Generations of skiers actively competing or skiing recreationally from the 60s to the 90s recognize Auclair’s name. The company built it’s legacy during that era, growing roots deeply embedded within the world of alpine racing, amongst other competitive snowsports. In 2020, the brand will be celebrating its 75th year as a company. In these 75 years, Auclair has been the official glove supplier for Alpine Canada, been a member of the pool for the U.S. Ski Team, and is now the official supplier for the Canadian freestyle, nordic, and speed skating teams. 

A family business until 2011, history has defined Auclair’s legacy. Now, the glove makers look to rewrite that legacy. After a brief period of absence from the alpine market, the brand returns, looking to revolutionize the product currently seen in the hands of elite athletes across borders. With respect to where they’ve been, they now focus on where they are going.


“History is always going to be part of Auclair,” says Philippe Koyess, the Vice President of Product Creation. “We are proud of that, but we don’t want to be old. We’ve got the expertise, but by no means does that mean we want to be a retro-brand. We’re glove makers, and we want to be the best and have the best quality.”

Koyess joined the Auclair team just three years ago, bringing with him a background in industrial design, 15 years of experience developing protective equipment in the hockey sector for CCM and Reebok, and a wealth of knowledge. As a man who prides himself on high-quality and intentional creation, Koyess came to Auclair’s table with an idea – one to rebuild a presence in the racing world Auclair used to call home. 

Young and current athletes are seeking a glove more suitable to handle the high-intensity, high-volume programs the system now requires for them to be competitive at elite levels of their sport. Ski racers need a glove that can withstand battery gate after gate, while not sacrificing warmth or adding too much bulk. 

Koyess and his team saw the gap in the market, took this knowledge, and in turn redefined what it means to be a glove in the race market. How? By utilizing the benefits of D3O technology in their innovative new product, the Race Fusion glove. D3O allowed Koyess to develop a foam-based protection system for alpine racers, similar to those used in football, hockey, and Motorcross racing. An additive that can be inserted into plastic that increases impact resistance by 30%, and allows the material to bounce back after impact. The result? A wider range of motion, and a glove that feels like a second skin. The athlete hardly notices it’s there. That’s what makes the Race Fusion unique – protection equivalent to other brands in the market, minus the bulk and the weight.

“This glove has a super comfortable feel to it, very warm and roomy. The leather is not stiff, and the padding is lower profile than my previous gloves, while still providing protection in all the key areas, knuckles, and fingers,” says Team America athlete, Garret Driller. 

Driller and fellow Team America athletes, Sandy Vietze and Tucker Marshall have been actively competing on the NorAm circuit and the World Pro Ski Tour throughout the 2019/20. All three men are operating under heavy loads of training and racing, and trust the Race Fusion to protect their hands from week to week.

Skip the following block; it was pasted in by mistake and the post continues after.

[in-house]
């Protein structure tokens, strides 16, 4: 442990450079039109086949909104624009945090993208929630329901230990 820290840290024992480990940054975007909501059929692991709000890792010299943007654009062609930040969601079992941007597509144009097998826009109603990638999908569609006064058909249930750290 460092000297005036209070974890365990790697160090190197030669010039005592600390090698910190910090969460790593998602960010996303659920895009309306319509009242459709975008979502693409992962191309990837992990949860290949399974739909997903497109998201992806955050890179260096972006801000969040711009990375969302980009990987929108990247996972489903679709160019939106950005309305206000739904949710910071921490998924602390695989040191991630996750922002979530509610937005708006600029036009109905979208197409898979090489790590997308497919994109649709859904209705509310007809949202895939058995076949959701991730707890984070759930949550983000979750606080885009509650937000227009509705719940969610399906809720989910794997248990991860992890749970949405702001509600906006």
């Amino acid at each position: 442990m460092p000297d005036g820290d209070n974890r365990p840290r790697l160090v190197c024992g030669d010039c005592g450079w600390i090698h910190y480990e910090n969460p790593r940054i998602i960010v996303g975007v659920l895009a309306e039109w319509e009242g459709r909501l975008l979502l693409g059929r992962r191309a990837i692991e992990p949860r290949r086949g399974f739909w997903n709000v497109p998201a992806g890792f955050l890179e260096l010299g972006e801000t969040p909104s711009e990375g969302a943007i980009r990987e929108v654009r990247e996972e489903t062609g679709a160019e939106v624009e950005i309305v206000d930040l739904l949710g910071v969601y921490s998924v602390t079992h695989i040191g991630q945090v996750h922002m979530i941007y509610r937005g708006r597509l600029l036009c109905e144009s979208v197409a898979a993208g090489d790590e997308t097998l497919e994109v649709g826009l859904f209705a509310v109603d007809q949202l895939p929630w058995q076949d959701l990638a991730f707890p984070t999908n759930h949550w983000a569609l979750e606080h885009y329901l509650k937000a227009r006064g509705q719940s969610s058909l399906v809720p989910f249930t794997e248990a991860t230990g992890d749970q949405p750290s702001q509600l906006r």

The current glove model these guys rock is the ISPO 2019 Snowsports Award Gold Winner, an honor that recognizes the gaps the glove has filled in the market. Alexa Dehmel, a member of the Active Sports Design & Consulting jury that voted on the Race Fusion, complimented the glove’s softness, mobility, and thorough protection, saying “we have never before experienced anything comparable in the racing glove sector.”

Although current athletes testing and using the product are happy thus far, Koyess and the rest of his team are fully aware that their first model is not perfect. According to Koyess, athlete feedback is of the utmost importance, and if Auclair expects to be the go-to product for elite-level alpine racers, the product must fit their needs at all levels.

“We want to learn. We want to put it on the hands of guys and girls so we can get feedback and in turn, grow with them,” he says.

Checking in with the athletes, even in the beginning stages, they don’t have much feedback to offer. Minor tweaks in the wrist and thumb area and Driller said the glove would be absolutely perfect. Right now, active athletes such as Canada’s Alex Harvey, who competes in Nordic skiing, the Dufour-Lapointe sisters and Mikael Kingsbury who compete in moguls, and Max Parrot who competes in slopestyle and big air, trust the gloves enough to compete with them on the World Cup circuit. Koyess hopes that by getting athletes competing at an elite, yet somewhat grassroots level in alpine racing, will help propel Auclair’s mission to once again be a big player in the racing sector, and continue to constantly innovate their product’s material, fit, and function.

“You test it with the best, and if it’s good enough for them, it’s more than good enough for anyone else, that’s why their feedback is so important,” explains Koyess. “For sure there are going to be things we need to modify as we go along. Right now, it’s brand new, but we need more feedback. Working with as many athletes as possible will help us accomplish that.”

The last thing a ski racer wants to be worried about on race day is whether or not their gloves can stand up to whatever level of impact is thrown at them. As Auclair says, “when the gloves go on, it’s game on.”


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